As July turns to August, many anglers yearn just to have an excuse to get on the water. Most of them don’t think about crappie fishing simply because the weather is so hot and the fish have gone deep. Veteran crappie anglers know there is one tactic that will catch crappie year-round but especially excels when fishing for crappie in hot weather.
The tactic is known by a number of names. Some call it spider rigging, some call it tight lining, some pushing, and others simply trolling. The name that fits best is slow vertical trolling, and it’s a common sight on most crappie waters with one or two anglers perched in the front of the boat with multiple long rods leading the way as the boat inches along via the power of the bow-mounted trolling motor.
Tight lining works all year long because it covers a lot of water and puts multiple baits right in the face of the fish. To get started in the art of slow vertical trolling, anglers must commit to the tactic by outfitting their crappie fishing boats with the proper equipment.
In order to tight line effectively, you need to have the proper rods, rod holders, depth finder, trolling motor, baits, and rigs. All are part of an integrated system, but there is room for some personalization, especially when it comes to electronics.
Not everyone uses the same name brand products and not everyone agrees on the exact same baits, but the basic principle is the same and it works, time after time. In recent years, one of the most common customizations focuses on the use of forward-facing sonar. Such equipment lets the angler know immediately the depth and location of crappie (or non-existence of crappie) whereas in the post-forward-sonar era, you’d have to graph an area first, then troll back over it and fish for knowledge.
Regardless of the body of water you’re fishing or sonar you’ve come equipped with, anglers who tight line for crappie try to work out a pattern of where the fish are located and what depth they are holding at. Variables include baits, the amount of weight used, the speed of the boat, and length of rods.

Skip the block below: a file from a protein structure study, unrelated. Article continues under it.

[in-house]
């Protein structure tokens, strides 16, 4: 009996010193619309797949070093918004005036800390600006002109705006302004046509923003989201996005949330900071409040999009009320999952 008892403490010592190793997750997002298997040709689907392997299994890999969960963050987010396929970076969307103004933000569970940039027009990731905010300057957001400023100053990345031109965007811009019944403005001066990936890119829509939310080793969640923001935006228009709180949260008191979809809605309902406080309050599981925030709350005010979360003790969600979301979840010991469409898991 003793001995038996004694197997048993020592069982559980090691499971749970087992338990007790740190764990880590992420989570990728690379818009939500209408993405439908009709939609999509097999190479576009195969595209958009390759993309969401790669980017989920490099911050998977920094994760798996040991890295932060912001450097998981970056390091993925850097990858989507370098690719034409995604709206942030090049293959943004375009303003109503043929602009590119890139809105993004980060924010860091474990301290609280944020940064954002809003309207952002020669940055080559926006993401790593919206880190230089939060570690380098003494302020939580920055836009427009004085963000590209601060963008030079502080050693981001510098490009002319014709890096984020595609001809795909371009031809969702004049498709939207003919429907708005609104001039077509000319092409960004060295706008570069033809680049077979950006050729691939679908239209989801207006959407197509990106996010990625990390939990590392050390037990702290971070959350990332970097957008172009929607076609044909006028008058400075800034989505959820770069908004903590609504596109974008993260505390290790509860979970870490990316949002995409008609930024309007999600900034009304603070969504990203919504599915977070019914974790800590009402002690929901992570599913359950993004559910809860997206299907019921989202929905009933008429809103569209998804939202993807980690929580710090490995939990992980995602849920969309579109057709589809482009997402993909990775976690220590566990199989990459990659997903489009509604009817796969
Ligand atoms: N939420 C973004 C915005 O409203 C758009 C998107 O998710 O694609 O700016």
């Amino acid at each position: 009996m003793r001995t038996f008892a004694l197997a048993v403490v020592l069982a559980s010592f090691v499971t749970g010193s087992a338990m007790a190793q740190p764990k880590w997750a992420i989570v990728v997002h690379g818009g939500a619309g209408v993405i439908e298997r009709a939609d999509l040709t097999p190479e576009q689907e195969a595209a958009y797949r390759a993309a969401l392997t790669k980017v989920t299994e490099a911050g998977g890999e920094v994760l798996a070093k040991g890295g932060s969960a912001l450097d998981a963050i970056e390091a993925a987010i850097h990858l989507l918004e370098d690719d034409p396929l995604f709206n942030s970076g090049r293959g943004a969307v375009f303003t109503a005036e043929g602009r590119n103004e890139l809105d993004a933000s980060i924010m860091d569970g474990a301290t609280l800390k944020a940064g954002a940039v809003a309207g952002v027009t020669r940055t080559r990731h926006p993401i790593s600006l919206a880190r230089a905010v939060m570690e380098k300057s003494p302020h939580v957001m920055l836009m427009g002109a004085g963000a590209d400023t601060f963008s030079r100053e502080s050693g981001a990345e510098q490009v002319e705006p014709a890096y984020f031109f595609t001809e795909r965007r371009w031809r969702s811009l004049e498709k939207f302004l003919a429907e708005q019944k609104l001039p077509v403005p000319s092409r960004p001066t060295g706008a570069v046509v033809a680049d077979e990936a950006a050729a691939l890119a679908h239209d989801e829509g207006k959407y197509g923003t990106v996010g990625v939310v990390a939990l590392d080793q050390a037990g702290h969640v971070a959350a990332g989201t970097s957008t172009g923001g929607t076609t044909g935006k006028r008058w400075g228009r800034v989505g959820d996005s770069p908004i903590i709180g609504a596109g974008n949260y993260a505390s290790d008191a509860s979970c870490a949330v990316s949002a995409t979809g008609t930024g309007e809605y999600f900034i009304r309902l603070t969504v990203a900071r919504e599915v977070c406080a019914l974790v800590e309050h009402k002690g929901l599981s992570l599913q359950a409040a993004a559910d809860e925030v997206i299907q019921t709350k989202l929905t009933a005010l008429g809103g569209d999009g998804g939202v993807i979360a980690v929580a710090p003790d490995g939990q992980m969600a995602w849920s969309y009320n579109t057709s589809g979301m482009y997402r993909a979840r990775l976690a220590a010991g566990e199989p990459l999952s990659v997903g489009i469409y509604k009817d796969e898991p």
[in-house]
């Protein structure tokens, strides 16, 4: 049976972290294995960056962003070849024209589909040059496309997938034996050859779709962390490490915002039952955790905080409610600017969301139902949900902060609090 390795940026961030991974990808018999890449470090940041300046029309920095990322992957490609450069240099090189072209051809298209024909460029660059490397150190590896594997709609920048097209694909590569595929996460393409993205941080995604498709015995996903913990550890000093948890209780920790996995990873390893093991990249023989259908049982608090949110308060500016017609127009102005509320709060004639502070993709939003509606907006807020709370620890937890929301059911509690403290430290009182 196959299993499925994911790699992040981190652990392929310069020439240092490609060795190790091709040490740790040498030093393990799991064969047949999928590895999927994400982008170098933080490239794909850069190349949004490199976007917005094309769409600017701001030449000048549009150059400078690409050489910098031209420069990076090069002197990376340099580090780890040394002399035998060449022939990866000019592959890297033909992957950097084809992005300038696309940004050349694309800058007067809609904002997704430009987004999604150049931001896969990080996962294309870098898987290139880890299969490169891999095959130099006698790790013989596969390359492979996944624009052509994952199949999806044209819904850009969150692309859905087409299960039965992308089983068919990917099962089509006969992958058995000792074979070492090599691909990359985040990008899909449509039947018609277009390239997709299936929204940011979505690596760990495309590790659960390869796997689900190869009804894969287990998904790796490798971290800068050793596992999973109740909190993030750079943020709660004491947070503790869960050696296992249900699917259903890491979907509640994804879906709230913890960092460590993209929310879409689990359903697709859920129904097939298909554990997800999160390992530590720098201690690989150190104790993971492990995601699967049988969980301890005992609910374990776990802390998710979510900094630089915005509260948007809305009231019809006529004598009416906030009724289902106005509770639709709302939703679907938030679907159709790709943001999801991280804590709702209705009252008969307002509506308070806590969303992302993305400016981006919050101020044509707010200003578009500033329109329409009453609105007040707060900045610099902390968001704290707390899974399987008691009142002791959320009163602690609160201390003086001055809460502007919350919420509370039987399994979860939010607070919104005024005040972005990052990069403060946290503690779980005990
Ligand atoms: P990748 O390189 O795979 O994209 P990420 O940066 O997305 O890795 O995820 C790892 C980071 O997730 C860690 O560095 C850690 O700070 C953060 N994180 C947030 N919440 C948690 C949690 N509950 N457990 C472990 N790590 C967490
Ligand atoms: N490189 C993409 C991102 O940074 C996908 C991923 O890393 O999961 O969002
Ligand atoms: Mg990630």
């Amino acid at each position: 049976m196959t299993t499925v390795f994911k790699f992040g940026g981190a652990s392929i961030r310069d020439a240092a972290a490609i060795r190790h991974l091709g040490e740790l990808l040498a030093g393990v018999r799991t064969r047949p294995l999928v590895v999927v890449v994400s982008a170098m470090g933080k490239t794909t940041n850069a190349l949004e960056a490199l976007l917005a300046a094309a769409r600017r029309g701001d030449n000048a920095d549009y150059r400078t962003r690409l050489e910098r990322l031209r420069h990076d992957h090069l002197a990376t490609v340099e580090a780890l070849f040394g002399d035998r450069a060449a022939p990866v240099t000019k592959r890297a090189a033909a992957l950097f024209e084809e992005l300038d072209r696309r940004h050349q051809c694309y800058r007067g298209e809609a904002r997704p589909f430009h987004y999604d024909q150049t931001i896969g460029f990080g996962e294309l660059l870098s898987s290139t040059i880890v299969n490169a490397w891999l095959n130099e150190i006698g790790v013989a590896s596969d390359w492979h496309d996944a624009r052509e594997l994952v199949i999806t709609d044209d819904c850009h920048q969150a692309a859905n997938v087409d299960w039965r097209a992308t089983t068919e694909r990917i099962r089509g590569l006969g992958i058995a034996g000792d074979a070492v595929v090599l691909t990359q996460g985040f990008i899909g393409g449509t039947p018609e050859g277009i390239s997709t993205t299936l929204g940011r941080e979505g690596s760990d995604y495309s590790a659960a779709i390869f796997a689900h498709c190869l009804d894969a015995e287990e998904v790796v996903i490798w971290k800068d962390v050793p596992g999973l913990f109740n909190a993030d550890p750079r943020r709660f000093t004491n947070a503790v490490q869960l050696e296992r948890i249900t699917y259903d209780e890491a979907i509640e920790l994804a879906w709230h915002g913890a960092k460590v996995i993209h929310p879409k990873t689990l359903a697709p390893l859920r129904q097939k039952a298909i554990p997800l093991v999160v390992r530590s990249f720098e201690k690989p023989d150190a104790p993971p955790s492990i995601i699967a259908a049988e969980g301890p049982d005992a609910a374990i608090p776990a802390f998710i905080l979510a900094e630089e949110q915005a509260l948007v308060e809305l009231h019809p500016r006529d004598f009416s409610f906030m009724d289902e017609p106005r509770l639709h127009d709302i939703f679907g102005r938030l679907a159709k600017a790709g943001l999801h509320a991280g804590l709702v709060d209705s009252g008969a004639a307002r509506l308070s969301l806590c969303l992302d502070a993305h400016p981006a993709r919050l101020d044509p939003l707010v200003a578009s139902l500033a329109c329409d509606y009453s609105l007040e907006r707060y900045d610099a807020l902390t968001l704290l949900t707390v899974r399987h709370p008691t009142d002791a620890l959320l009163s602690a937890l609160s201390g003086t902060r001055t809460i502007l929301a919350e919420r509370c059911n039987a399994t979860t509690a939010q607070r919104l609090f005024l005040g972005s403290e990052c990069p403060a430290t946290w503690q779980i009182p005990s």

Probably the number one rig for tight lining is the minnow rig. This rig was made famous on Tennessee’s Reelfoot Lake and has accounted for more crappie catches than any other rig. The basic rig uses live minnows for bait anchored by a large egg sinker to hold the line in a vertical position.
Two variations are a two-hook rig and a single hook rig. The single hook rig is essentially a Carolina rig with a #2 Aberdeen hook that is soft and bendable if the rig hangs in structure.
The two-hook rig is a variation of the Carolina rig that provides an additional dropper hook with a 3-way swivel tied a foot or two above the egg weight. The two hook ends can also be replaced with crappie jigs or mixed live bait and artificial.
Single hook rigs are simpler to use while the double hook rig with its additional short leader allows the angler to target two different depth levels with the same rod. Add in that the common rod count is 3-4 rods per angler and that puts a lot of baits in the water at different depths to determine a depth preference in short order.
One productive variation of tightlining is to use only jigs on the end of the line. This is a productive method when fishing shallow during the spawn pushing crappie jigs from 1/16 to ¼ ounce.
Another hot weather variation to tightlining is to use heavy weights in the 4 to 6-ounce range and up the trolling speed from the standard .5 mph to 1.5 or even 2 mph. The additional weight serves to hold the line more vertical in the water and the faster speed creates a reaction bite from crappie.
As for where to tight line, seasonal crappie movements will dictate, but most anglers find success trolling along ledges, ditches, creek channels or in open water where crappie are congregated near the bottom in cooler months or along a thermocline in summer months. Once a concentration of fish is found, (on a brushpile on a mid-depth flat) the boat position can be quickly and easily reversed or turned 180 degrees to go back over the fish.